Schmidt and Richardson Have Arrived in North Korea and Are Touring Computer Facilities
BY Julia Wetherell | Wednesday, January 9 2013
Google’s Eric Schmidt arrived in North Korea earlier this week on a humanitarian visit led by former New Mexico Governor Bill Richardson. On Tuesday, the group — which also includes Google Ideas director Jared Cohen, formerly of the State Department — was taken on a whirlwind tour of computer facilities in the capital of Pyongyang. The visit has given media outlets an unprecedented look into the digital infrastructure of an isolated nation; the AP even has a video of Schmidt watching students at Kim Il-Sung University as they use Wikipedia and — that’s right — Google.
Students idly surfing the web might seem like an unremarkable sight, but only a tiny fraction of North Korea’s population of 24 million has Internet access; even then, most users are limited to content that is posted to a state-controlled Intranet portal. Schmidt and Richardson also paid a visit to the Grand People’s Study House in Pyongyang, where less elite citizens used the Intranet in much draftier conditions, judging by the outerwear everyone has donned in photos. On Wednesday, another stop on the tour was the Korea Computer Center, where Schmidt reportedly tried on a pair of 3D glasses and examined Red Star, the country’s homebrew operating system.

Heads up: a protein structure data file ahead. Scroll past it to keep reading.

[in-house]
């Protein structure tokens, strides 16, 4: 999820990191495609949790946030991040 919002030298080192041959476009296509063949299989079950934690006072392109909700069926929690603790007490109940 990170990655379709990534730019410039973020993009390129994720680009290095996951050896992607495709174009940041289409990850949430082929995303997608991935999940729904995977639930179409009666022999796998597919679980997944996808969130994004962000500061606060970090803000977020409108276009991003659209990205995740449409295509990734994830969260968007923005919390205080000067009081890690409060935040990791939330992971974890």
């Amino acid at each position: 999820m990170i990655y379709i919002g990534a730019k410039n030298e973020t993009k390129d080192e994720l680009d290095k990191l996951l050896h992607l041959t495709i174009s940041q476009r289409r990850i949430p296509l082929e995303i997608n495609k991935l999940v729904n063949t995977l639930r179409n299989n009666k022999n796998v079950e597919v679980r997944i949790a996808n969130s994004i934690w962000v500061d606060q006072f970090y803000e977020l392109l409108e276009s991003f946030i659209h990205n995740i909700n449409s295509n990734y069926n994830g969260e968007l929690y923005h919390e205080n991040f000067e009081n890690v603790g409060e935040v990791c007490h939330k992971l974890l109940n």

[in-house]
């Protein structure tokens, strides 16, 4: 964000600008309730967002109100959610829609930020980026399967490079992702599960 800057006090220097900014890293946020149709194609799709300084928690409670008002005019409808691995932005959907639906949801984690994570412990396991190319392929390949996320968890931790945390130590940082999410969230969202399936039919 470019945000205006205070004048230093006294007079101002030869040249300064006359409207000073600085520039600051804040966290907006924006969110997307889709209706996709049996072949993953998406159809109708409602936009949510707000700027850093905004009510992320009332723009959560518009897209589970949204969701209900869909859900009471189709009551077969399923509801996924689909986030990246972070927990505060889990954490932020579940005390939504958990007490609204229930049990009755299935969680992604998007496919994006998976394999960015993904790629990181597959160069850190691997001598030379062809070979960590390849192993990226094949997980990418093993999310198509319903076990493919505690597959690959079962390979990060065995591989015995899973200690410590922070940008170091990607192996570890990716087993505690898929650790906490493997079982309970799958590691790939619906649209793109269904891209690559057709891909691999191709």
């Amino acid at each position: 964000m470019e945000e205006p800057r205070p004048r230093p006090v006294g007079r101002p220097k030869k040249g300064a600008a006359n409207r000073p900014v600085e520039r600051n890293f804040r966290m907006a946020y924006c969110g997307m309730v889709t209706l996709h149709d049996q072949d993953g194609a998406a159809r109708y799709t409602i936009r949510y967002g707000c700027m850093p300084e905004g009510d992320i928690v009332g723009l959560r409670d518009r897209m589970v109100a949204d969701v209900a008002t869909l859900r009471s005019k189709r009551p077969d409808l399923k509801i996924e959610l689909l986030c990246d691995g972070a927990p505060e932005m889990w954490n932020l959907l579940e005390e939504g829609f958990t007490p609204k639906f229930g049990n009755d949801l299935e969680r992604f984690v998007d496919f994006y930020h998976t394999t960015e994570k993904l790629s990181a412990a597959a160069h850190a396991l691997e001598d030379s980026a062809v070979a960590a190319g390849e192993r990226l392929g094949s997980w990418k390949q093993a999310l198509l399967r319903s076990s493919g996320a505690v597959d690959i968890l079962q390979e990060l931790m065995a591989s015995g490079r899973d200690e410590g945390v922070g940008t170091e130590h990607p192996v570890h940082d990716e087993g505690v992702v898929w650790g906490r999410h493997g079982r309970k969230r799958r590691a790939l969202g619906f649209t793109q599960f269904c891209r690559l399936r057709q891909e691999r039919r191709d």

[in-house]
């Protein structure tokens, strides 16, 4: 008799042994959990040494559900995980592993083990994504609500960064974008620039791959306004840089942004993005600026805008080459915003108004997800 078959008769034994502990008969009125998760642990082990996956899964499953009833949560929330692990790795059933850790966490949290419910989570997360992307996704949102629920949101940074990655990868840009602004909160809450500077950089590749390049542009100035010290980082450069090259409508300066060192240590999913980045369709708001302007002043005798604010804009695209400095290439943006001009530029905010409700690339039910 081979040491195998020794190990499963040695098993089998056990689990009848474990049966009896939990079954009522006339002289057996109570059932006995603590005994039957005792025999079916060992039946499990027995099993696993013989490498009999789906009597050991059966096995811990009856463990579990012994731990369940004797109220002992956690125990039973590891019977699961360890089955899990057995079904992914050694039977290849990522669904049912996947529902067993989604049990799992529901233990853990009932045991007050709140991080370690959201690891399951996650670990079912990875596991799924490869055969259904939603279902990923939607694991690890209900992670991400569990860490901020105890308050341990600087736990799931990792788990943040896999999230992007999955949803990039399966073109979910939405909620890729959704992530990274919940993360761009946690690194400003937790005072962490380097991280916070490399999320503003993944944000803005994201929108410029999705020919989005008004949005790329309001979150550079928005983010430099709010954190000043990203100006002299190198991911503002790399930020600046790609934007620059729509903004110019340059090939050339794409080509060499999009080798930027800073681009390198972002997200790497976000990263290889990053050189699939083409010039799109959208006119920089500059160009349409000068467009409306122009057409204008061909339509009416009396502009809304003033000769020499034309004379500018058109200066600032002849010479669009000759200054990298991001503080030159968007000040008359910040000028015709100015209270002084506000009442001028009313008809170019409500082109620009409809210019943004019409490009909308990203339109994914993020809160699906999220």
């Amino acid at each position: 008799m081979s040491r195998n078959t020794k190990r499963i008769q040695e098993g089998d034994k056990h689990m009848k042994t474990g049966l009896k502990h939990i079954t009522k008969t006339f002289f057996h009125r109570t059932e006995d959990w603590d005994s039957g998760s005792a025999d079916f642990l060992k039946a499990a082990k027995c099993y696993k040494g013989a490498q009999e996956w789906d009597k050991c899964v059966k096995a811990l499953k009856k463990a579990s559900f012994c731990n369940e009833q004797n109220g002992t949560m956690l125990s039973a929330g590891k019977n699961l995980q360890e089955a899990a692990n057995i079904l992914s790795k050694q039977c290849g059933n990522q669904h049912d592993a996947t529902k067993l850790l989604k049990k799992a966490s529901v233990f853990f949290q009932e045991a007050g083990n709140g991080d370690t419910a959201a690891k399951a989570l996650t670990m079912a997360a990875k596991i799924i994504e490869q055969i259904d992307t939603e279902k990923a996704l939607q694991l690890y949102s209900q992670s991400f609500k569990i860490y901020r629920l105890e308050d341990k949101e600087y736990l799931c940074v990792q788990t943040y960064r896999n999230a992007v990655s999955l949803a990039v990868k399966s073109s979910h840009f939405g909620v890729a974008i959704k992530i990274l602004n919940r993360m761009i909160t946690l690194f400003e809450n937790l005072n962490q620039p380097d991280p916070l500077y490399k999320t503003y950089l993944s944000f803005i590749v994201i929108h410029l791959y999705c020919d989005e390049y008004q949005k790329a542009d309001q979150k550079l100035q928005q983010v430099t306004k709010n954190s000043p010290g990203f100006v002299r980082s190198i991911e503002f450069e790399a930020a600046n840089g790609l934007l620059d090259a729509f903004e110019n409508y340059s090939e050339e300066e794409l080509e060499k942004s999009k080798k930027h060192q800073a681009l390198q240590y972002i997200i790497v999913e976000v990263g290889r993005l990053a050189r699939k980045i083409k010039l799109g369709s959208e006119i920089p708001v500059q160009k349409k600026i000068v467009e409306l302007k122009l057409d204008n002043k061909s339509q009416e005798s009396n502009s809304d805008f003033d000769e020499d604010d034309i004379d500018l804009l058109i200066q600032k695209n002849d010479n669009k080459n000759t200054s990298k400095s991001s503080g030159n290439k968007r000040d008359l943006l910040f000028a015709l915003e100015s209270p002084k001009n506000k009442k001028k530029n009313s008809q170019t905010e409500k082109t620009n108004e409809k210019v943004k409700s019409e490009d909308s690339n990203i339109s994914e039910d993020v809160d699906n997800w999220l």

While Schmidt has made no comments to the press, Governor Richardson told the AP that opening a conversation about digital freedoms has been one component of the visit’s goal:
"The citizens of the DPRK will be better off with more cellphones and an active Internet. Those are the ... messages we've given to a variety of foreign policy officials.”
A primary motivating factor behind the trip appears to be negotiating for the release of Kenneth Bae, an American citizen who was detained in North Korea in December. As the US has no diplomatic representation in the authoritarian state, the visit remains on thin ice with the State Department. Richardson has maintained that, as a group of private citizens, they are only representing their humanitarian interests in he country.
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